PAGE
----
Please be ready with your application reference number starting with 'P'. For example P1234567
Most States and Territories in Australia, including NSW and the ACT, operate a Cannabis Caution Scheme. Under this Scheme, offenders can get off from a cannabis charge with a cannabis notice/caution.
The Scheme authorises the Police to issue a cannabis notice or caution to anyone guilty of a minor offence involving Cannabis (possession). The Police will only give a caution where there are no severe impacts or aggravated causes to the cannabis offence.
The Police Check usually discloses all details of an individual’s criminal records in Australia. Police checks do not disclose notices, cautions or warnings issued by any other agency without a court order or sentencing.
If the Police issue you a cannabis notice, it can only appear in the Police records database. Notices, Cautions, Warnings issued by the Police are not included in a person's criminal records and hence a Cannabis notice will not show up on a police check.
If you apply for a Police Check in Australia, you can be ensured that your cannabis notice will not appear on a national criminal history check certificate.
Yes, the Police will issue up to two cannabis notices to an offender.
Usually, the first caution provides education about the effects and impacts of cannabis use. The Cannabis notice must give some explanations about the caution and other forms of warnings and conditions.
The second caution for cannabis possession will require the offender to undergo a mandatory education program on cannabis use.
Generally, the Police cannot issue an unlimited number of Cautions/Warnings/Notices for an offender. If the Police records show a pattern of re-offending and stubbornness for the Law, the Police officer will either;
The Cannabis Caution is a discretionary program the Police executes. There is no hard and fast rule to the manner or persons that can receive a Police caution. Of course, all Police cautions the officer issues must not fault the State’s legislation on;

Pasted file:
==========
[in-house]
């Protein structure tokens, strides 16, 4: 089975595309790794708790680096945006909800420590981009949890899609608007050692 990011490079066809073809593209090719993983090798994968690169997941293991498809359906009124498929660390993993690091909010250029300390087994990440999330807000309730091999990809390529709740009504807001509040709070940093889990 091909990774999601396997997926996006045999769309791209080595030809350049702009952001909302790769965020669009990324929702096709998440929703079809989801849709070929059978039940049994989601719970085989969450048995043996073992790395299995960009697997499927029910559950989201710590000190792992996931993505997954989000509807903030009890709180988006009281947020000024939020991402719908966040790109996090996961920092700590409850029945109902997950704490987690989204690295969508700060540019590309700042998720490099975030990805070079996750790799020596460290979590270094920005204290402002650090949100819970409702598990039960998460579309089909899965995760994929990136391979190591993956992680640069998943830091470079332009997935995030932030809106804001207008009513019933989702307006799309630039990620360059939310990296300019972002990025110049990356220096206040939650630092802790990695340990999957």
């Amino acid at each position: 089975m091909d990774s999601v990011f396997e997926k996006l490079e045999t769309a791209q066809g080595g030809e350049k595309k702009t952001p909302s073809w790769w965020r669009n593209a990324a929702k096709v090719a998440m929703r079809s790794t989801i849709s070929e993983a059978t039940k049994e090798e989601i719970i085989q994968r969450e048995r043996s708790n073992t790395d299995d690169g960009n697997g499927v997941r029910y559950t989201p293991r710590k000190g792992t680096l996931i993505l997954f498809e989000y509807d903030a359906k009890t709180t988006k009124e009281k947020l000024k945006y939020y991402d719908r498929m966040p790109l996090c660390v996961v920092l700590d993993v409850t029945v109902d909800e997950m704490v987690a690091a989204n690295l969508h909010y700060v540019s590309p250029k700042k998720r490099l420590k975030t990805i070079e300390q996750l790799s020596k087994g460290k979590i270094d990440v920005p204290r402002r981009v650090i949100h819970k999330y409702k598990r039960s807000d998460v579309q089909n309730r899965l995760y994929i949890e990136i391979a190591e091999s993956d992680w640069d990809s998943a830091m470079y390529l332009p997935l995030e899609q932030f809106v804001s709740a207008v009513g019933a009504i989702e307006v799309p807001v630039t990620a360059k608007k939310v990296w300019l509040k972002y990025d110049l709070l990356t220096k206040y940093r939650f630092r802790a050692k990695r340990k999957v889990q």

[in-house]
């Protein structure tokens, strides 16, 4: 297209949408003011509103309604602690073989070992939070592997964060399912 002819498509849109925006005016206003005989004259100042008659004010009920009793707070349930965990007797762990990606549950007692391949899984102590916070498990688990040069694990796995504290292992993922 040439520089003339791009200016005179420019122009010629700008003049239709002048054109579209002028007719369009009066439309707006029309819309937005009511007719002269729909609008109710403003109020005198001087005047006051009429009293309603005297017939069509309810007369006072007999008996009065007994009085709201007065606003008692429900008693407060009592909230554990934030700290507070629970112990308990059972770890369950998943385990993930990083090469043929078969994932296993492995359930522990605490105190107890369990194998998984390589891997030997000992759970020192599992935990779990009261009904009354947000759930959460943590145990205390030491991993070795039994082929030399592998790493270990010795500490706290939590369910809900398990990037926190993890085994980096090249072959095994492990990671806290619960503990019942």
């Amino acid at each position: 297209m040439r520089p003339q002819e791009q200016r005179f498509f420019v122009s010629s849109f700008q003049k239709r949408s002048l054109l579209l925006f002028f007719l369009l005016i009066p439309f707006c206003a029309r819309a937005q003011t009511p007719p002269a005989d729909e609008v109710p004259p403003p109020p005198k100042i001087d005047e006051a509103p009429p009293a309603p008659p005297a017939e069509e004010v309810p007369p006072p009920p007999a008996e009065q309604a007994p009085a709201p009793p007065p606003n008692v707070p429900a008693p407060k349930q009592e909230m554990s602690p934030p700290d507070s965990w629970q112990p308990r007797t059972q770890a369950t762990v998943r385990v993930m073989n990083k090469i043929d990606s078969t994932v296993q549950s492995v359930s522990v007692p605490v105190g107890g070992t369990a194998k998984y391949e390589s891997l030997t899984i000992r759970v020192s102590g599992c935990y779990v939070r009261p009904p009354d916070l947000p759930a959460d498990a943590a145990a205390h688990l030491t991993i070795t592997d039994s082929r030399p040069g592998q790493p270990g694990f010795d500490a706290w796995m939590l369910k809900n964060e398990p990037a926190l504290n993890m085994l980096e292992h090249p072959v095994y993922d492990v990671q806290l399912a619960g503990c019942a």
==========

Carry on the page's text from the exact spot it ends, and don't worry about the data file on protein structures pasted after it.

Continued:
Depending on the circumstance around the offence, a person can get a cannabis caution if;
Only minor offences of possession can qualify for the Cannabis Cautions Scheme. The Police will not grant you a Cannabis notice if they catch you with a suppliable or commercial quantity. Under the legislation for drug offences in NSW or in the ACT, it doesn't matter that you are supplying the drug.
The Police will only think of a cannabis notice if the offender has less than 5g in their possession. Any more than this, and;
The Law grants a minor cannabis offence as one where the person possesses less than a suppliable amount. However, it may not count in your favour if the Police find any other indicting circumstance regardless of the amount of Cannabis in your possession.
The Police cannot issue more than two cautions for a cannabis offence. If the Police records show that you have more than a caution for the same crime, the Police will take further actions. Depending on the offence, the Police may charge you to Court before a Magistrate.
It will count in your favour to have a clean record, especially in drug-related matters. The Police consider a person's criminal record, especially those relating to drugs.
The Police may also determine if you are suitable for the Cannabis caution by assessing your other criminal records. Offenders whose records reveal a tendency to re-offend may not get a Police caution.
Other records the Court may look at include the offender's criminal history relating to;
It can be an aggravating factor if the Police apprehend you of another crime while possessing Cannabis. Or,
The Police cannot issue a cannabis caution (or any other caution) independently. There must be certain conditions around the matter before the Police can give a caution.
The Police can only issue a Caution if you admit guilt of the offence. However, if you contest the Police findings, you must appear before a Magistrate.